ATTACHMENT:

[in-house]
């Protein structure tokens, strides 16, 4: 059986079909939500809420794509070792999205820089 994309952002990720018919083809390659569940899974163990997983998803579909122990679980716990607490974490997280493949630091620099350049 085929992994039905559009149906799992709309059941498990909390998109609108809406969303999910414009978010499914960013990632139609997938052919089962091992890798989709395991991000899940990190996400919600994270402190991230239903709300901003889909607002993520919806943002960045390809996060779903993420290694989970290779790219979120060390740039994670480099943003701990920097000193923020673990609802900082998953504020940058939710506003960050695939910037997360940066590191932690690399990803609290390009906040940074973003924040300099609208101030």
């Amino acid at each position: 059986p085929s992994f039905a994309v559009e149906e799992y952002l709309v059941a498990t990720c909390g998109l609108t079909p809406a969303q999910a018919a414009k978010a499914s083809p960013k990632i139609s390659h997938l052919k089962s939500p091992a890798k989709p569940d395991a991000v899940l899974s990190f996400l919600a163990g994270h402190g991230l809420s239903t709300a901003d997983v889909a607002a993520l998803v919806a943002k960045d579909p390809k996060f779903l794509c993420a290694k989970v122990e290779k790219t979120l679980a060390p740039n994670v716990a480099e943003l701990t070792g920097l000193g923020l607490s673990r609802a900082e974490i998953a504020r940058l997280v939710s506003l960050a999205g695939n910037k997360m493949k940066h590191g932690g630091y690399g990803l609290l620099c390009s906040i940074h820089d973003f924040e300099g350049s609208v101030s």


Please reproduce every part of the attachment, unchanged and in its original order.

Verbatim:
[in-house]
């Protein structure tokens, strides 16, 4: 059986079909939500809420794509070792999205820089 994309952002990720018919083809390659569940899974163990997983998803579909122990679980716990607490974490997280493949630091620099350049 085929992994039905559009149906799992709309059941498990909390998109609108809406969303999910414009978010499914960013990632139609997938052919089962091992890798989709395991991000899940990190996400919600994270402190991230239903709300901003889909607002993520919806943002960045390809996060779903993420290694989970290779790219979120060390740039994670480099943003701990920097000193923020673990609802900082998953504020940058939710506003960050695939910037997360940066590191932690690399990803609290390009906040940074973003924040300099609208101030």
């Amino acid at each position: 059986p085929s992994f039905a994309v559009e149906e799992y952002l709309v059941a498990t990720c909390g998109l609108t079909p809406a969303q999910a018919a414009k978010a499914s083809p960013k990632i139609s390659h997938l052919k089962s939500p091992a890798k989709p569940d395991a991000v899940l899974s990190f996400l919600a163990g994270h402190g991230l809420s239903t709300a901003d997983v889909a607002a993520l998803v919806a943002k960045d579909p390809k996060f779903l794509c993420a290694k989970v122990e290779k790219t979120l679980a060390p740039n994670v716990a480099e943003l701990t070792g920097l000193g923020l607490s673990r609802a900082e974490i998953a504020r940058l997280v939710s506003l960050a999205g695939n910037k997360m493949k940066h590191g932690g630091y690399g990803l609290l620099c390009s906040i940074h820089d973003f924040e300099g350049s609208v101030s």